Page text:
It had nothing to do with Dillon's chances to win the Camping World Truck Series championship, trailing James Buescher by 15 points with two races remaining.
It had everything to do with an ESPN.com report that Sprint Cup driver Kevin Harvick has signed a multi-year deal to begin driving for Stewart-Haas Racing in 2014.
"I've got a contract for 2013 and this is 2012," the owner of Richard Childress Racing said of his deal with Harvick. "I'm not talking to you about nothing [regarding that]. Too far out."
Asked if Harvick had told him he will not drive for RCR beyond 2013, Childress barked, "You need to go talk to them people. Don't talk to me about it. If you want to talk to me about [the truck] championship, I'll talk about it. But don't talk to me about anything else."
It has been 18 years since Childress won the last of his six Cup titles with the late Dale Earnhardt. Harvick was RCR's lone Chase competitor this season and has been the only legitimate title contender for the organization the past two seasons, finishing third each year.
Losing him was the last thing Childress needed.
Harvick's departure will be huge, particularly if he takes primary sponsor Budweiser with him. Remember, RCR lost Chaser Clint Bowyer to Michael Waltrip Racing after last season due to lack of sponsorship and had to shrink from four to three teams.
John Harrelson/Getty ImagesKevin Harvick has driven for Richard Childress at the Sprint Cup level since 2001. That relationship appears to be ending.
Some will say Harvick leaving only opens the door for Childress' other grandson, Nationwide Series driver Austin Dillon, to move to Cup in 2014.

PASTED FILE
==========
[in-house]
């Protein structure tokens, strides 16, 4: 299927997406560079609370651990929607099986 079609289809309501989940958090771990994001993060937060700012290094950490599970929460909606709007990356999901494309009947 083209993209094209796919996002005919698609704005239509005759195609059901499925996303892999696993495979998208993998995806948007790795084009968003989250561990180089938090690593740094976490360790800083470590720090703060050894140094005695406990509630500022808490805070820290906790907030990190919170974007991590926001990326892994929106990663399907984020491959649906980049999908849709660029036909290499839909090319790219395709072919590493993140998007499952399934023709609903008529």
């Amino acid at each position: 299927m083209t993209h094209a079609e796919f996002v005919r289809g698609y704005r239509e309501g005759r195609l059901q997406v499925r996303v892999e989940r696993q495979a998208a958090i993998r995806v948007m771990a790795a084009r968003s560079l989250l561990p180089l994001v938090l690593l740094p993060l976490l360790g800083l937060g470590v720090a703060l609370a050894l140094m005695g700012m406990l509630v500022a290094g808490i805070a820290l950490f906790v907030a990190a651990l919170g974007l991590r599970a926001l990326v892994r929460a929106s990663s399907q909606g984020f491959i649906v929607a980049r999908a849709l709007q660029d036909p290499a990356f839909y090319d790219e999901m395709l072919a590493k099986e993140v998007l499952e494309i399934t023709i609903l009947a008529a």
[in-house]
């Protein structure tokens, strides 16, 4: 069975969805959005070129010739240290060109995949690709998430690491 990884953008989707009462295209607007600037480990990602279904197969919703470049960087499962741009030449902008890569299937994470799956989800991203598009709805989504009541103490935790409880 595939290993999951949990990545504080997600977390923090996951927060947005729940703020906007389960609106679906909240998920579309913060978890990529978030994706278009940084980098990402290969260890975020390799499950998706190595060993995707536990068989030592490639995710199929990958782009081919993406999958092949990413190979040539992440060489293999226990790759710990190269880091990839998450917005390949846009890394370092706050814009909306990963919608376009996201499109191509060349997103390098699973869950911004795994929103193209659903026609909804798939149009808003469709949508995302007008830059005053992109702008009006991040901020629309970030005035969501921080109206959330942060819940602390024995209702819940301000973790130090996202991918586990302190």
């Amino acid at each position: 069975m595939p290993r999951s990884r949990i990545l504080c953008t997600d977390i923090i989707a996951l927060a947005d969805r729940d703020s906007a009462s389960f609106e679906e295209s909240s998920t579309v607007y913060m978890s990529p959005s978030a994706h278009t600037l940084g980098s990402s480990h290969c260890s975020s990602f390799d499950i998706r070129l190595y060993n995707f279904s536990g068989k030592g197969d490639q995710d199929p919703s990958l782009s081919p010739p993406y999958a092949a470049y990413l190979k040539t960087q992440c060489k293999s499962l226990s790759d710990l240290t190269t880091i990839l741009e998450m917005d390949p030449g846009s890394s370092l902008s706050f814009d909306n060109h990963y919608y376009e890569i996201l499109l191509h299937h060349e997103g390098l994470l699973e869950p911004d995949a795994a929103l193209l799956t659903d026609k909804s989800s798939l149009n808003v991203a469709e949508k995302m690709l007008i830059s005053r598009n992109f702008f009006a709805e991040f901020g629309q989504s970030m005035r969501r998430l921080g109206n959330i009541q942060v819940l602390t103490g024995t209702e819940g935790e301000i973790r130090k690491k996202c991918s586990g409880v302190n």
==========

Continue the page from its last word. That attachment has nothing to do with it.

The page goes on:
But plans already were in place for Dillon to make the move then, either in the fourth car that is vacant or as a replacement for Jeff Burton, whose contract expires after 2013.
And by the way, while Dillon will make his Daytona 500 debut in the No. 33 next year, Childress left open the possibility the No. 3 Earnhardt drove remains a strong possibility for his grandson.
"That's still on the table," Childress said.
What isn't on the table, according to Marty Smith's report, is Harvick. Smith's sources say the deal has been signed.
Sources close to the situation told me Childress was blindsided by the news, which explains his mood. Replacing Harvick has to now be his No. 1 goal in order to remain relevant in the series.
As good as Dillon has been in the Nationwide Series, he remains an unknown in Cup. Burton appears past his prime and Paul Menard, beyond winning the Brickyard 400 last year, has done little to prove worthy of filling Harvick's shoes.
Convincing a sponsor to add 2004 Cup champion Kurt Busch to the mix may be the best solution. Busch already has a good relationship with Childress, often going to him for advice.
Busch already is driving a Furniture Row Racing car with a Childress engine the rest of this season and in 2013.
No matter what you think of Busch's off the track -- and sometimes on the track -- behavior, he would give RCR a legitimate threat to compete for the championship.
RCR needs that.
This is a pivotal time in the history of Childress' organization. It recently lost Earnhardt Ganassi Racing as an engine customer to Hendrick Motorsports for 2013. It apparently has lost Harvick to an SHR team that has HMS support.
By 2014, if it hasn't done so already, RCR could go from the second-best Chevy team to third behind HMS and SHR. It could even fall to fourth behind EGR.
So you can see why Childress would be visibly upset.